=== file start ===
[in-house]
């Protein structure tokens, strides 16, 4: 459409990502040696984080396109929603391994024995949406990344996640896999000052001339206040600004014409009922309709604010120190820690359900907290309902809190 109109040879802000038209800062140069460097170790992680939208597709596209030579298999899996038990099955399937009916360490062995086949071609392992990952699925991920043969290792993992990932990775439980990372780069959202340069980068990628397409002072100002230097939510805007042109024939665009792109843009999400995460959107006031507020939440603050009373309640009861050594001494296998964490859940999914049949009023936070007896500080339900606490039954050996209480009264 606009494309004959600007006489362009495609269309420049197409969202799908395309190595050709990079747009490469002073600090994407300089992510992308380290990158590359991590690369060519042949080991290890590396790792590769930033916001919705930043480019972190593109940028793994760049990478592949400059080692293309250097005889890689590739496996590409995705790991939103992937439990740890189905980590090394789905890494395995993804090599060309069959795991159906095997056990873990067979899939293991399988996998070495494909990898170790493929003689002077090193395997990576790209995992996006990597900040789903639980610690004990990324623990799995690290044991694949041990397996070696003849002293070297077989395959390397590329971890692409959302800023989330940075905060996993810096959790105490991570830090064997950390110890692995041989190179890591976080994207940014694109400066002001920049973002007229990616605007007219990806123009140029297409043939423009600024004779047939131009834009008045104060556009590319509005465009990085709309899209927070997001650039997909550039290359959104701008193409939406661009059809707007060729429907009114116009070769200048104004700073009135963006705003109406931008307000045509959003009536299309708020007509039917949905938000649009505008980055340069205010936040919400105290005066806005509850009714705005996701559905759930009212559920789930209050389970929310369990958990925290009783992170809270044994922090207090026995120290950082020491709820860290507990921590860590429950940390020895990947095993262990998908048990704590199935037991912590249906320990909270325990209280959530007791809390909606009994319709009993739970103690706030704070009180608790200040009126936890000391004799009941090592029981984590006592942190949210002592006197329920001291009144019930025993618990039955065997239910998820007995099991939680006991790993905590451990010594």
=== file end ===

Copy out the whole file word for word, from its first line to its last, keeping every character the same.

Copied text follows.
[in-house]
């Protein structure tokens, strides 16, 4: 459409990502040696984080396109929603391994024995949406990344996640896999000052001339206040600004014409009922309709604010120190820690359900907290309902809190 109109040879802000038209800062140069460097170790992680939208597709596209030579298999899996038990099955399937009916360490062995086949071609392992990952699925991920043969290792993992990932990775439980990372780069959202340069980068990628397409002072100002230097939510805007042109024939665009792109843009999400995460959107006031507020939440603050009373309640009861050594001494296998964490859940999914049949009023936070007896500080339900606490039954050996209480009264 606009494309004959600007006489362009495609269309420049197409969202799908395309190595050709990079747009490469002073600090994407300089992510992308380290990158590359991590690369060519042949080991290890590396790792590769930033916001919705930043480019972190593109940028793994760049990478592949400059080692293309250097005889890689590739496996590409995705790991939103992937439990740890189905980590090394789905890494395995993804090599060309069959795991159906095997056990873990067979899939293991399988996998070495494909990898170790493929003689002077090193395997990576790209995992996006990597900040789903639980610690004990990324623990799995690290044991694949041990397996070696003849002293070297077989395959390397590329971890692409959302800023989330940075905060996993810096959790105490991570830090064997950390110890692995041989190179890591976080994207940014694109400066002001920049973002007229990616605007007219990806123009140029297409043939423009600024004779047939131009834009008045104060556009590319509005465009990085709309899209927070997001650039997909550039290359959104701008193409939406661009059809707007060729429907009114116009070769200048104004700073009135963006705003109406931008307000045509959003009536299309708020007509039917949905938000649009505008980055340069205010936040919400105290005066806005509850009714705005996701559905759930009212559920789930209050389970929310369990958990925290009783992170809270044994922090207090026995120290950082020491709820860290507990921590860590429950940390020895990947095993262990998908048990704590199935037991912590249906320990909270325990209280959530007791809390909606009994319709009993739970103690706030704070009180608790200040009126936890000391004799009941090592029981984590006592942190949210002592006197329920001291009144019930025993618990039955065997239910998820007995099991939680006991790993905590451990010594």